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2019 Health Care Tech Trends: Focusing on the User Experience

January 07, 2019

New technologies in health care aim to improve the customer experience, providing more personalized and thorough care.

Patient as Customer: Focusing on the User Experience in Health Care

The health care sector does not suffer from a lack of technology; from research labs to the patient care setting, technology plays a critical role in every aspect of health care. As technology continues to advance, so, too, will its impact on the way diseases are diagnosed and patients are treated.

Traditionally, technology in health care has been used to create efficiencies in the administrative back office and comply with government regulations regarding privacy and portability of patient information, in addition to improving health care procedures that lead to better patient outcomes. More recently, however, the focus has been shifting to the patient-as-customer experience and technologies that amplify patient-centric interactions.

The shift is due largely to evolving customer expectations, which mirror other industries that are further down the path to deliver exceptional experiences. In health care, which traditionally has valued patient outcomes over patient experiences, this shift will be monumental for many organizations.

Experience drivers such as personalization and convenience will determine much of the technology spending in health care in 2019. And health care organizations are catching on: In a recent survey by PwC, almost half of health care IT executives noted one of their organization’s top three priorities over the next five years is revamping the patient experience.1

The technologies necessary to drive exceptional patient experiences require a robust network designed to handle the data-intensive requirements of these technologies. Indeed, a slow or inefficient network can lead to a poor experience and low satisfaction, which can be detrimental to the health care provider’s reputation and, ultimately, its bottom line.

Customer Experience in Health Care: A Growing Trend

Health care traditionally has not been a sector that paid much attention to experience. Most providers have focused more on treating patients from a clinical perspective, treating the illness with less focus on the person. At the same time, health care plans made it difficult for patients to switch providers if they’re not happy or satisfied with their care. Today, however, it is much easier to do so.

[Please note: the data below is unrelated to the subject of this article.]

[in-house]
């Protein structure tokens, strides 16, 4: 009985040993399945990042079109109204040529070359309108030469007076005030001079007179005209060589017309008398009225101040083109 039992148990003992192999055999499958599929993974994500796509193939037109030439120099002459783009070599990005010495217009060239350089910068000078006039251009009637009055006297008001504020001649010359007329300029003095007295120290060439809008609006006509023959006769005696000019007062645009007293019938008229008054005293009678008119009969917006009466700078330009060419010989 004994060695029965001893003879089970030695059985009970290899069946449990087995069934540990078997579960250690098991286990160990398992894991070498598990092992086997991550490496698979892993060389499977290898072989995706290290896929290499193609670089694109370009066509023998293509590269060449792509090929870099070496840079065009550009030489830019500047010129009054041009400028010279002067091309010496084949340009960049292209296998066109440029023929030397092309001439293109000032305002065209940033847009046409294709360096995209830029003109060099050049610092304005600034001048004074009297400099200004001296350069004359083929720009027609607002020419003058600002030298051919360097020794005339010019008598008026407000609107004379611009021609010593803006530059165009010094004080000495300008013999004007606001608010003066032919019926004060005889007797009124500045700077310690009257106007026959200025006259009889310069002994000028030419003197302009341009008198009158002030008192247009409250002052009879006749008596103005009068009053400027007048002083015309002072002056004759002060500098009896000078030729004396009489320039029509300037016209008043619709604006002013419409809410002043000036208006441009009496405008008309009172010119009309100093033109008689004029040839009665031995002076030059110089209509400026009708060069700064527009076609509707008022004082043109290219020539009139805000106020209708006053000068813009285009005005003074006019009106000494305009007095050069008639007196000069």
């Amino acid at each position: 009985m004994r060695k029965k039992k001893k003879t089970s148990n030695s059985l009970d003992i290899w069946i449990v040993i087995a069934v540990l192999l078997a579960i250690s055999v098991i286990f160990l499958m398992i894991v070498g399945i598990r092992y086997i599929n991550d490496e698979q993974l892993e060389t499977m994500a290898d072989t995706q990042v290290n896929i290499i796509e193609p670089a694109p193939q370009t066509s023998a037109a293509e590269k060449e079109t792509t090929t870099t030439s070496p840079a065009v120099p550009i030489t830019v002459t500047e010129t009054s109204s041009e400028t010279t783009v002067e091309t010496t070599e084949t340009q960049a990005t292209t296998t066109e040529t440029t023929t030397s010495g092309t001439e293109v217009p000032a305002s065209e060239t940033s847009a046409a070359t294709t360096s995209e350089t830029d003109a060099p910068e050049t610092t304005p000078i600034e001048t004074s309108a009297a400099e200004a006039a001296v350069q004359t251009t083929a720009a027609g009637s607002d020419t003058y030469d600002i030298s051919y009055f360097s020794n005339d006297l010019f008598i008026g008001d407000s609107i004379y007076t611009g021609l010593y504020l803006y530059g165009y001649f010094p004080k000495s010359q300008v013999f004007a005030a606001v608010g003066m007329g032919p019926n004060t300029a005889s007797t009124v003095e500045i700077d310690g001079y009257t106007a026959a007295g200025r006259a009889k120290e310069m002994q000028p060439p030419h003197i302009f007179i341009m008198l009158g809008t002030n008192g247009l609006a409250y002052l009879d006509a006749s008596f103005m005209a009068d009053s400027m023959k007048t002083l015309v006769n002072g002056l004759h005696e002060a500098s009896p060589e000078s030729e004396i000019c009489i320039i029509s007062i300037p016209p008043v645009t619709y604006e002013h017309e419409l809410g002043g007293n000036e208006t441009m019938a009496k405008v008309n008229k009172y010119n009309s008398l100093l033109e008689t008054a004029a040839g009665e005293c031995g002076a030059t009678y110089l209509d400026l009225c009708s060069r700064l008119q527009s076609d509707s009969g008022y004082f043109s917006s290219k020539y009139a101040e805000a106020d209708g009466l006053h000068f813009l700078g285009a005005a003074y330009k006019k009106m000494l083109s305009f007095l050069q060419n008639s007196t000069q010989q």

Exacerbating the situation is a bureaucratic administrative environment that is often complex and difficult to navigate, leading many patients to frustration. Seemingly simple tasks such as insurance claims traditionally have been heavy with paperwork and approval processes, often delaying coverage and resulting in higher costs for both the patient and the provider.

That’s changing, however, as patients are becoming more digital-centric and self-reliant—and, as such, they have a growing sense of empowerment regarding their health care experience. The industry, too, is being disrupted—new, non-traditional health care providers offer an alternative to the staid, appointment-only doctor’s office experience.

The recent acquisition of insurer Aetna by CVS Health is a prime example. The new combined entity will provide patients with not just their prescription and over-the-counter medications, but it plans to open expanded health care facilities within the stores to help customers manage chronic conditions and provide more primary health services through the CVS MinuteClinics.2

The proliferation of urgent care centers, too, is drawing more patients away from doctor’s offices, lured by the promise of faster service at lower cost. For patients with minor ailments who can’t get in to see their primary care physician immediately, the no-appointment-necessary model of urgent care centers offers relief more quickly. And, for patients with chronic conditions, urgent care centers are an alternative to more costly emergency room visits for immediate treatment, such as a diabetic attack.

Patients are using technology to take control of their health care, as well. Wearable devices that keep track of user health data such as blood pressure and heart rate are providing patients with data they need to better understand their overall health—and to know when they need to visit their doctor for treatment of any ongoing condition. Increasingly, patients are also looking for apps that better connect them with their health care providers and their own health care data, such as the ability to view lab results online or simply make appointments.

Additionally, a plethora of health-related apps are enabling patients to bypass going to the doctor altogether. These “doctor on demand” apps provide advice from medical practitioners and some also include the ability to communicate with physicians or other health care providers to discuss symptoms and determine whether the user should seek care at a hospital or urgent care center.

Enter Patient-as-Customer Technologies

The disruption in the health care sector is forcing health care providers to reassess their patient care strategies in the context of customer experience, ensuring patients are not simply being treated but also treated well. That includes ensuring their visit occurs on-time and without much wait to see the doctor, appointment-setting and billing is simple, and interactions are personal and engaging, whether with a receptionist, nurse, lab technician, doctor or billing specialist.

Certain technologies, such as online bill pay and online scheduling, have already been adopted by health care facilities in an effort to provide more streamlined processes for customers. In fact, 65 percent of organizations surveyed by PwC already have online bill pay capabilities and 43 percent have online scheduling. Interestingly, 46 percent also have remote patient monitoring and an impressive 50 percent have a social media presence.3